The six types of editing are:
- Developmental editing
- Structural (or “evaluation”) editing
- Content editing
- Line editing
- Copy editing
Before publishing any piece of content, it’s advisable to have an editor take a pass over the document to help make it as good as possible. But not every piece of content needs the same depth or type of editing.
A social media post, for example, will likely simply require a quick proofread to catch any glaring typos, whereas a full book will need deep editing to tighten and sculpt as well as catch those pesky typos that we all hate.
As a writer, it’s important for you to understand the six types of editing so that you can choose the correct one for each piece of content you’re creating.
Let’s look at each individually.
The most comprehensive type of editing is developmental editing, which involves a complete review of your entire document from structure and word choice to style and even plot and characterization (in fiction).
It keeps your audience in mind and edits towards that. This is the type of editing done for a long manuscript for an upcoming publication such as a book. The purpose is to firm up the full narrative and plot so that it is enjoyable to the reader.
Developmental editing happens before copy editing and proofreading.
Structural editing is usually the precursor to developmental editing. When doing an editing evaluation, an editor will review the whole document and outline chapter by chapter major changes that need to be made.
The goal is to provide big-picture feedback, instead of detailed feedback on areas like word choice, so that the author can understand how much work might be needed from a full developmental edit.
Next up is content editing, which is meant to take a good manuscript and make it publish-worthy.
Content editing is similar to developmental editing in that it covers the entirety from plot and structure down to word choice and sentence structure. The difference is that developmental editing happens usually throughout the creation process, but content editing takes that finished manuscript and takes it to another level through a deep holistic editing lens.
Content editing is what most people traditionally think of when they think of “editing” or “book editing.” It is actually a trained skill that people study and practice for years to do well, because it involves the structure of a full manuscript as well as the nitty gritty parts like copyediting and proofreading.
Line editing is the fine-tooth-comb approach to editing where every single sentence in a manuscript is read and massaged to fit the entire manuscript well and weave it into a comprehensive piece that will wow readers.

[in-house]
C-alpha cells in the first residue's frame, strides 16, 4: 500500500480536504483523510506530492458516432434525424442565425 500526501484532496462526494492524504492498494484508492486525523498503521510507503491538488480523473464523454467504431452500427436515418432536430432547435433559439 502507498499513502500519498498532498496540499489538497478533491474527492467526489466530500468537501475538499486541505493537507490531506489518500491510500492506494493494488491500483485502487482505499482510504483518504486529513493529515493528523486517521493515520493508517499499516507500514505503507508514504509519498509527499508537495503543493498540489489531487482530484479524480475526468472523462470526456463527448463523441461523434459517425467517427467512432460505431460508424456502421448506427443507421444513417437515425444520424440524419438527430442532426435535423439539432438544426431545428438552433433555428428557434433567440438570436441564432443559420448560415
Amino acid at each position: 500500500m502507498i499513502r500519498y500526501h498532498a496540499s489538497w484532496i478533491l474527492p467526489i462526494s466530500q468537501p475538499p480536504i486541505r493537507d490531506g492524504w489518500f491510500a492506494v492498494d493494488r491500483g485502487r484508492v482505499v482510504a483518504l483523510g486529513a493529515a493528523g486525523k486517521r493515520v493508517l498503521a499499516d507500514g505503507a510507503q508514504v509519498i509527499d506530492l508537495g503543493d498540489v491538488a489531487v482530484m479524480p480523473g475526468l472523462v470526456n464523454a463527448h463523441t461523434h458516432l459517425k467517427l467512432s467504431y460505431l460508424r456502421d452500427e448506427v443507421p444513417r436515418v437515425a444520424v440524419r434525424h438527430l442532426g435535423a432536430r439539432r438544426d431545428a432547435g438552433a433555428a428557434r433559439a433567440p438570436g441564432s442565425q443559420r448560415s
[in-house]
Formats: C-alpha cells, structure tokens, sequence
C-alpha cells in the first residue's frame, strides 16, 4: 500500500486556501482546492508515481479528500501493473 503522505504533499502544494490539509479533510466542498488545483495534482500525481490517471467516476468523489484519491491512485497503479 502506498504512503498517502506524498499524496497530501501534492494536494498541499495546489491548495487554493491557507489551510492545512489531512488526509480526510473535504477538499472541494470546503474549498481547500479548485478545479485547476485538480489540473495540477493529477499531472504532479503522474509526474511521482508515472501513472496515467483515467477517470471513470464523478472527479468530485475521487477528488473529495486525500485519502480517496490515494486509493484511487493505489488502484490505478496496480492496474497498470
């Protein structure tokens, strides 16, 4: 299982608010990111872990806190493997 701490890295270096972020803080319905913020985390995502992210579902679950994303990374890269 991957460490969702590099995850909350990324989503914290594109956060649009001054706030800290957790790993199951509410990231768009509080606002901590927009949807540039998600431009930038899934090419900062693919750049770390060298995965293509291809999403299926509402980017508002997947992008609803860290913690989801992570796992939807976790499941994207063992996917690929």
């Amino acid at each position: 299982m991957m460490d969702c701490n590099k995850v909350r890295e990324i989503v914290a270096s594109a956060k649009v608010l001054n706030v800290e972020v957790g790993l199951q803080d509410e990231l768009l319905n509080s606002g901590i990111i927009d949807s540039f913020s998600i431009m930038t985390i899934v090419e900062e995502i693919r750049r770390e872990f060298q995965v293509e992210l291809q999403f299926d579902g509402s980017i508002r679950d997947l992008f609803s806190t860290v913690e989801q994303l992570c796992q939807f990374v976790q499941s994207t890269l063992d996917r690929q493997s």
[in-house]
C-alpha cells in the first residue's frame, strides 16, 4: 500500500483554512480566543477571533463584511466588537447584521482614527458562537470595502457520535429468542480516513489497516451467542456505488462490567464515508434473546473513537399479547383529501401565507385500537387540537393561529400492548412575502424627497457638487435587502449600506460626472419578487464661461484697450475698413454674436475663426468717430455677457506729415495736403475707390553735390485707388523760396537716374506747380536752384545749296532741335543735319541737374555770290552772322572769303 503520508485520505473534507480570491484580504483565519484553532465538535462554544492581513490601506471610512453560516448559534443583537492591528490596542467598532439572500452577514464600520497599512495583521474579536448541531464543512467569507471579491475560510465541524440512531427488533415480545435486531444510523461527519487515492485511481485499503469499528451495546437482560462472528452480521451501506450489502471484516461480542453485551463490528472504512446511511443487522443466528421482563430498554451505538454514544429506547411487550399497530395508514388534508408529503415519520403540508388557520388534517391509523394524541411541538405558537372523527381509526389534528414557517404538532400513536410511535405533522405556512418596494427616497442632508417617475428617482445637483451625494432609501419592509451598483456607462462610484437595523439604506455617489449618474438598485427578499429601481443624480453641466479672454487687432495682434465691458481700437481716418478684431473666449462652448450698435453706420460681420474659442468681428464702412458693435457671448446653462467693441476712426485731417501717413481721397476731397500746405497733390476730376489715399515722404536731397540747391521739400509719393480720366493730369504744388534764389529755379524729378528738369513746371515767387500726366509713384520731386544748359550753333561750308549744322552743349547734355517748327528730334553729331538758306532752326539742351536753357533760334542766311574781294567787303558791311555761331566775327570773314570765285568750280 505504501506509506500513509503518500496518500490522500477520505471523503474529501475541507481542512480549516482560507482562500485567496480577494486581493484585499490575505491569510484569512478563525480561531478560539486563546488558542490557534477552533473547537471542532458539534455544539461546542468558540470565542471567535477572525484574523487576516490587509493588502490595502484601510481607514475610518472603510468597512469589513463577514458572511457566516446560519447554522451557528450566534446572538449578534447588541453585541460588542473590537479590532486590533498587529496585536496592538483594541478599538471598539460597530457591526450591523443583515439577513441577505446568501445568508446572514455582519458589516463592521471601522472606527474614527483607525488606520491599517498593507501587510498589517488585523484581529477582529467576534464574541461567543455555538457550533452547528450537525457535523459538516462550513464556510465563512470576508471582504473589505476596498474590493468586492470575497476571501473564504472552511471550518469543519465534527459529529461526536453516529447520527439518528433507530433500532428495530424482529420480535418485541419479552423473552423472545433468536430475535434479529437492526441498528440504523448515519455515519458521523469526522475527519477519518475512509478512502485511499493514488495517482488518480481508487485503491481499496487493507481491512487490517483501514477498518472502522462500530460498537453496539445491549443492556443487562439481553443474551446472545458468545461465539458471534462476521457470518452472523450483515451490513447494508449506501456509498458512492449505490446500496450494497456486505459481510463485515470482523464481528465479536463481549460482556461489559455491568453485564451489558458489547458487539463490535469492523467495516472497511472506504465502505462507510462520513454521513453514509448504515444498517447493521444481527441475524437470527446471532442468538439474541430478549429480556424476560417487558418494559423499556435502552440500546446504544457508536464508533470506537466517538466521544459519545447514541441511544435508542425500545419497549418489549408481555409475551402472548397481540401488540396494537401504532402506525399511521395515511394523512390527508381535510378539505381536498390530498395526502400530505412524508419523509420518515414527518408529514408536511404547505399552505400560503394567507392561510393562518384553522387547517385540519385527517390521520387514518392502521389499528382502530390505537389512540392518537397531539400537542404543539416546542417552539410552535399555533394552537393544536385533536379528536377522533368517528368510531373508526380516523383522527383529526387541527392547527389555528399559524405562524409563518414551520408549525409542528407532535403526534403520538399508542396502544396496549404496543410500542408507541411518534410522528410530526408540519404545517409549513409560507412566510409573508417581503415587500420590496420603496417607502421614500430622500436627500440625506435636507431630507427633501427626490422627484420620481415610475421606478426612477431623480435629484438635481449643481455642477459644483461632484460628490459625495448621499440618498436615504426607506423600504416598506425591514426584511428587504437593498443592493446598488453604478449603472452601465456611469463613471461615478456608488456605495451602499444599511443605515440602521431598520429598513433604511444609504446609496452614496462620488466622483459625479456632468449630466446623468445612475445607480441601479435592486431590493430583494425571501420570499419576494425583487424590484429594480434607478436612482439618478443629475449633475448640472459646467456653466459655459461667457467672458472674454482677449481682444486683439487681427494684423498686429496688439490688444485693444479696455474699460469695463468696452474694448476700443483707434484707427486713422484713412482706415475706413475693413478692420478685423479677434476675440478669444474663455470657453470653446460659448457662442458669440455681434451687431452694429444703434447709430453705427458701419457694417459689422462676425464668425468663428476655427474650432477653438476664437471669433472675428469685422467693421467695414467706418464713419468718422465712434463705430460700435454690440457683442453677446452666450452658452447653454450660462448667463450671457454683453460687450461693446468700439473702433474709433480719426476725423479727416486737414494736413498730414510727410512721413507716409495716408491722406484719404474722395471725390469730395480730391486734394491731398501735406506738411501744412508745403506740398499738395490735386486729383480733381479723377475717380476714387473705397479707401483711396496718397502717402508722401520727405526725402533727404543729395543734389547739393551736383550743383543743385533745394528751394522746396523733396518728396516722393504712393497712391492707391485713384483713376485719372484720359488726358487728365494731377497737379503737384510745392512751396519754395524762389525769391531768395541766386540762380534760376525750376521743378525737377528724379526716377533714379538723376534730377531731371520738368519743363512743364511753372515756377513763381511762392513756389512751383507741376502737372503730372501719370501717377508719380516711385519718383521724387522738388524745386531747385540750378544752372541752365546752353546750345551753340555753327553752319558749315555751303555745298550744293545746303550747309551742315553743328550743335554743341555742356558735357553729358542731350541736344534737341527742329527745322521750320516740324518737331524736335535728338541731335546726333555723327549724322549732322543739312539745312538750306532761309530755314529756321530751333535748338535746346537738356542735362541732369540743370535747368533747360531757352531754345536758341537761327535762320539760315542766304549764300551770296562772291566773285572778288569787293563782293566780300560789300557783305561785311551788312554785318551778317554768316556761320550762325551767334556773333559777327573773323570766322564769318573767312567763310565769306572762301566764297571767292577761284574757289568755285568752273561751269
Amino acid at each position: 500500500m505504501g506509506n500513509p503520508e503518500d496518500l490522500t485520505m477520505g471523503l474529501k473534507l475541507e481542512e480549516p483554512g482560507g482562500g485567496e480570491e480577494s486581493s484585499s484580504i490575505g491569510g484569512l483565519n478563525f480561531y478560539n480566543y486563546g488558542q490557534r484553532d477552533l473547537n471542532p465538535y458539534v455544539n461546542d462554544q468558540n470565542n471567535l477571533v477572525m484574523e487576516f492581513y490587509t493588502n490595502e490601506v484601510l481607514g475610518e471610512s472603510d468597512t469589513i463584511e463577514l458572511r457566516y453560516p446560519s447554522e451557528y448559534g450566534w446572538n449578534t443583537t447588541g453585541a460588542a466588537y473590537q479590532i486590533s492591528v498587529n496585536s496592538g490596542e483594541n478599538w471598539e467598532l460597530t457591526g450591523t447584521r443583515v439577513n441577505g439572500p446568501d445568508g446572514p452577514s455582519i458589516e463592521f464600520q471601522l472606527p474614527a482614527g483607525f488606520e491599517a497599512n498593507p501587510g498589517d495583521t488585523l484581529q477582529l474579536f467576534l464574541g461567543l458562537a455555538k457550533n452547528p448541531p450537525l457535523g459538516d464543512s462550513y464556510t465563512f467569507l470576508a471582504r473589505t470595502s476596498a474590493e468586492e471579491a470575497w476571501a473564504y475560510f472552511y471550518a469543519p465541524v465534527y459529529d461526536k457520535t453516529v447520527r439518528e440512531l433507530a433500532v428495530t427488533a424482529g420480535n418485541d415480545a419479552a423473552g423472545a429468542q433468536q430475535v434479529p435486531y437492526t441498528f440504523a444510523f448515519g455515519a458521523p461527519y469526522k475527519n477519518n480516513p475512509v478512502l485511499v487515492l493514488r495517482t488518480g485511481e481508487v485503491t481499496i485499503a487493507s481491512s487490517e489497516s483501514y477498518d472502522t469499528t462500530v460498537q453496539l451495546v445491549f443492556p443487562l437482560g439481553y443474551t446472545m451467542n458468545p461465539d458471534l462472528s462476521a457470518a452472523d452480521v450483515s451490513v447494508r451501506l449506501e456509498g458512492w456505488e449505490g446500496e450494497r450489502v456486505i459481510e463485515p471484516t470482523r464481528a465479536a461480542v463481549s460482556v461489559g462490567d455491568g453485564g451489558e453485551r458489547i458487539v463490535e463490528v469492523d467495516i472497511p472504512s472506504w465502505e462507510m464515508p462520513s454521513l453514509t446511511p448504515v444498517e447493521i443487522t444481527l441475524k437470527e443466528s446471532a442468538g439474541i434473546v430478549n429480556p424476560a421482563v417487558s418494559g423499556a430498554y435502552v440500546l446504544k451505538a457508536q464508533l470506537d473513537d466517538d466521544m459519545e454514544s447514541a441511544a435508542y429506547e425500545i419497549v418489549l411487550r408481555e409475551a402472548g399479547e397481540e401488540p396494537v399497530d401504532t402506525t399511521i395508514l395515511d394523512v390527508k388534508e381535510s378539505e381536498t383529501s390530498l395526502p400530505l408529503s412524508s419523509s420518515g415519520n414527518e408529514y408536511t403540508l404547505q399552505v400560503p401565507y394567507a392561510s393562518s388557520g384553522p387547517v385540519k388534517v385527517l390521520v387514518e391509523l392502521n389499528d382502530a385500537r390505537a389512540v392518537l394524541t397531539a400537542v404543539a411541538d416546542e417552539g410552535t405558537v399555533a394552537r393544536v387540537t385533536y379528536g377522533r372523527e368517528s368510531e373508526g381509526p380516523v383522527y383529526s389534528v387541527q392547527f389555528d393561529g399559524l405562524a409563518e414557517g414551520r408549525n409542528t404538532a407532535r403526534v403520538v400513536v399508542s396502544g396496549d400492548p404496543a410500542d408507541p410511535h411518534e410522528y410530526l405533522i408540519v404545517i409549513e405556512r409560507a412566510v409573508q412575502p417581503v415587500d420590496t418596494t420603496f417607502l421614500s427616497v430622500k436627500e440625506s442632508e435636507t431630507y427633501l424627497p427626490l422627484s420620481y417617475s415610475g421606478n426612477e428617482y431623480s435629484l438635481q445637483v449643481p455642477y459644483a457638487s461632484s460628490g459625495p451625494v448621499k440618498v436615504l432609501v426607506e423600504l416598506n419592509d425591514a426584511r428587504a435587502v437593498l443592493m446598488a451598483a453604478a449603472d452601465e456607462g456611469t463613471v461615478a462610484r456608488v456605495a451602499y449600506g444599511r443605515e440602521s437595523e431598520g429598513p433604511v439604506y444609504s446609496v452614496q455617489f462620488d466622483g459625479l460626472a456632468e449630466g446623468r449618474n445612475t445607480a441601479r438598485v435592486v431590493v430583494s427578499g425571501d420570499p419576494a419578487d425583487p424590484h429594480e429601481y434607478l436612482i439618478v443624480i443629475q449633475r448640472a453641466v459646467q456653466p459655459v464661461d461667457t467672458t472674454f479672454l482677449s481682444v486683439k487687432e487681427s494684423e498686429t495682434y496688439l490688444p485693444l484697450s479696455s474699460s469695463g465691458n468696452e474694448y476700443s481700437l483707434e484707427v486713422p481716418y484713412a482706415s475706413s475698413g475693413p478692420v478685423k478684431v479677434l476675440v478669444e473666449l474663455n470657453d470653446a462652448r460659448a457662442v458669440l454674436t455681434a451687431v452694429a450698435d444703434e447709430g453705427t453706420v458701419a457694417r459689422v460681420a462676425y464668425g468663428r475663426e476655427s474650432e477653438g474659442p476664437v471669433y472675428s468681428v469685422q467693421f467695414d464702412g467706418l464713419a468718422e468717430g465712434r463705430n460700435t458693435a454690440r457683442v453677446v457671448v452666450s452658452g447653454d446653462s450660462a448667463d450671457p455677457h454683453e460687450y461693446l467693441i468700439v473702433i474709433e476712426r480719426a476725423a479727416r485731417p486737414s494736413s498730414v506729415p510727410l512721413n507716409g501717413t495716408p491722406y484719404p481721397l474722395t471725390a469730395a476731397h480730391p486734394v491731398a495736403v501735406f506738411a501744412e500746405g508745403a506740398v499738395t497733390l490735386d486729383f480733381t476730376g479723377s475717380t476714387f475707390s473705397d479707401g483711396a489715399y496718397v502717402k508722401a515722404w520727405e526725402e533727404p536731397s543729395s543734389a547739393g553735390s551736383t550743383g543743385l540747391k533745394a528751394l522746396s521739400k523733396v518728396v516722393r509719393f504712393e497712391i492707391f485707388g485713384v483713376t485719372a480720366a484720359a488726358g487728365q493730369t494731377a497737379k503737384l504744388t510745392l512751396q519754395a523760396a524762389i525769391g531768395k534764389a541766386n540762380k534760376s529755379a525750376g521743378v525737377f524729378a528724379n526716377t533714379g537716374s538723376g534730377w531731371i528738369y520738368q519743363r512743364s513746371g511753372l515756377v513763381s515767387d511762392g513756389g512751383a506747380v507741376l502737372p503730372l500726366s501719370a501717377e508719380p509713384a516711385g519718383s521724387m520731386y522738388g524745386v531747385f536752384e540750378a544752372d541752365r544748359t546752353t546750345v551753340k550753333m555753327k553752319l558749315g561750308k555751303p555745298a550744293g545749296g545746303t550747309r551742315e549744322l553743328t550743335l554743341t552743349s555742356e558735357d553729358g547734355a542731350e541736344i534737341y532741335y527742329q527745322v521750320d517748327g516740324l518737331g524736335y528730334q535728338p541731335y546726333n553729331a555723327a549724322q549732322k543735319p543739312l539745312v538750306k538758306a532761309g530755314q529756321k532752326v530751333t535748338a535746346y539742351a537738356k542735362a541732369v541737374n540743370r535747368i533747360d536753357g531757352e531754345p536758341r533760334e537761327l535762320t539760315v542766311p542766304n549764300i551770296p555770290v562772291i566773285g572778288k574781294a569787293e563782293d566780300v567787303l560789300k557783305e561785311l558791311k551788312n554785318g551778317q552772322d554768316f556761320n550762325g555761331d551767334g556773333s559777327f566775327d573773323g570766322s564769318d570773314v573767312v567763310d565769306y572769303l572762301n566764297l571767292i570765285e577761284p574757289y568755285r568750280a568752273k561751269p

It is important to note that line editing is not copyediting. It is not combing over a manuscript for errors, but rather for consistency of voice and structure.
As NYbookeditors says:
A line edit addresses the creative content, writing style, and language use at the sentence and paragraph level.
Next up is copy editing. Copy editing is one of the most common types of editing. It involves checking the manuscript for errors like bad grammar, misspellings, style, and punctuation issues.
Copyediting is done before proofreading, as copyediting is meant to catch all of the above mentioned errors whereas proofreading is a final read to catch any last errors before a final manuscript is sent for publishing.
Copy editing is also commonly known as revision.
Proofreading is the final type of editing and is performed after all developmental, line editing, and copyediting are done and the manuscript has been laid out in final form.
Proofreading is a review and read of the final manuscript to catch any final errors that may have escaped the eyes of all of the other editing rounds. Books are famous for one or two typos, which are often corrected in future versions, but proofreading is done to catch as many of these as possible before the first version is even published.
What About Subject Matter Expert Reviews?
Sometimes you need a subject matter expert to review the content of your or another writer’s copy for correctness and phrasing that makes sense for a specific industry. Here at EditorNinja we think of this as peer review, though finding a subject matter expert can sometimes be very difficult.
It can be considered another level of editing though, and usually happens after a first draft is created and before finalization of copy occurs.
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